The champ would have been 77 years old today and his character is still a rarity.
Muhammad Ali would have been 77 years old today
Ali’s brilliance will always be celebrated for his in-ring exploits and out-of-ring defiance. As a result, it is impossible to disassociate the current crop of athletes from his measuring stick.
The “Louisville Lip” ethos began with his uncanny ability to generate interest around his fights. Ali always had the goods athletically, but he understood the importance of pre-fight showmanship.
More than smack talk, Ali was graceful. He never stepped out of character by cursing, especially once he became a devout Muslim.
Did he call Joe Frazier a gorilla? Yes.
It was a culturally internal mock during a tense period of racial unrest. Beyond that, Ali entertained the media and the masses with graceful instigation. Throw in Bundini Brown, and the cipher was complete like a jovial Chuck D and Flavor Flav routine.
“The way the world is now, everyone is in a rush or looking for the quick route!” said Johnny “Yahya” McClain, former boxing world champion and ex-husband of Laila Ali.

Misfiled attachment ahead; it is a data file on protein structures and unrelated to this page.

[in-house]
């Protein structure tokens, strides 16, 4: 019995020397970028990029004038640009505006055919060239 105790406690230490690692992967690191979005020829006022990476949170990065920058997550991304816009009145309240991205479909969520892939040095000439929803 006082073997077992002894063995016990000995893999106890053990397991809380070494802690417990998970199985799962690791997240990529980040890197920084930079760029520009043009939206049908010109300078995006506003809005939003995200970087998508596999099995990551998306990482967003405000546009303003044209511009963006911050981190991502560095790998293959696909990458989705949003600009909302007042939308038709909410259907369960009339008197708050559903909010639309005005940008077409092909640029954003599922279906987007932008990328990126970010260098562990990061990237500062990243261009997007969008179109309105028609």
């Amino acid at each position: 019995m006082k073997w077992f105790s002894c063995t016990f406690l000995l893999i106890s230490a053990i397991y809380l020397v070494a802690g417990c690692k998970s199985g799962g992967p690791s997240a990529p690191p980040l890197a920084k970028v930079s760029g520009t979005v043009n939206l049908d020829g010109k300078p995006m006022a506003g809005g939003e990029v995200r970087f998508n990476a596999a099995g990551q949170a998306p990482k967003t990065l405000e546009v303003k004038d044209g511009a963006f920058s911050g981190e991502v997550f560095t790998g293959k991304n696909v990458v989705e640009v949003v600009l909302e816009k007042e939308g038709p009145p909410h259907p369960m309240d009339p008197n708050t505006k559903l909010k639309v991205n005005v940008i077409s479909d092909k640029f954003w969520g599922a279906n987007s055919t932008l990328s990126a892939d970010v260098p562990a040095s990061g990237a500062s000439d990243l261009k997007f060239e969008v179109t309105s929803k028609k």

“Muhammad Ali would stay and sign autographs, hug and kiss babies, wink at their mothers and shake hands with the fathers until everyone in the crowd of thousands had their own personal experience with him! He would go out of his way to make a stranger smile! Truly the greatest man I’ve ever had the pleasure of having a real bond with! My former father-in-law. The Greatest of All Time! We miss you champ!”
Today’s combat athletes lack the verve. I’m sure Ali was born with undeniable charisma but he also understood sales strategy. Floyd Mayweather Jr famously shed his former moniker of “Pretty Boy” in exchange for “Money” and with it his tax bracket.
Being the heel is nothing new, but the sophistication of the delivery is something that Ali mastered.
Will we celebrate the sound bytes of a currency-hurling “Money” Mayweather 20 years from now?
But the strength of the Ali brand lies in his ability to sell a fight and himself with a cacophony of good character.
Today we have Adrien Broner and others unwilling to invest the time into the process of becoming someone to be admired for their out-of-ring persona.
There may never be someone like Muhammad Ali again.
As yet another year passes without the champ, that reality is ever more apparent.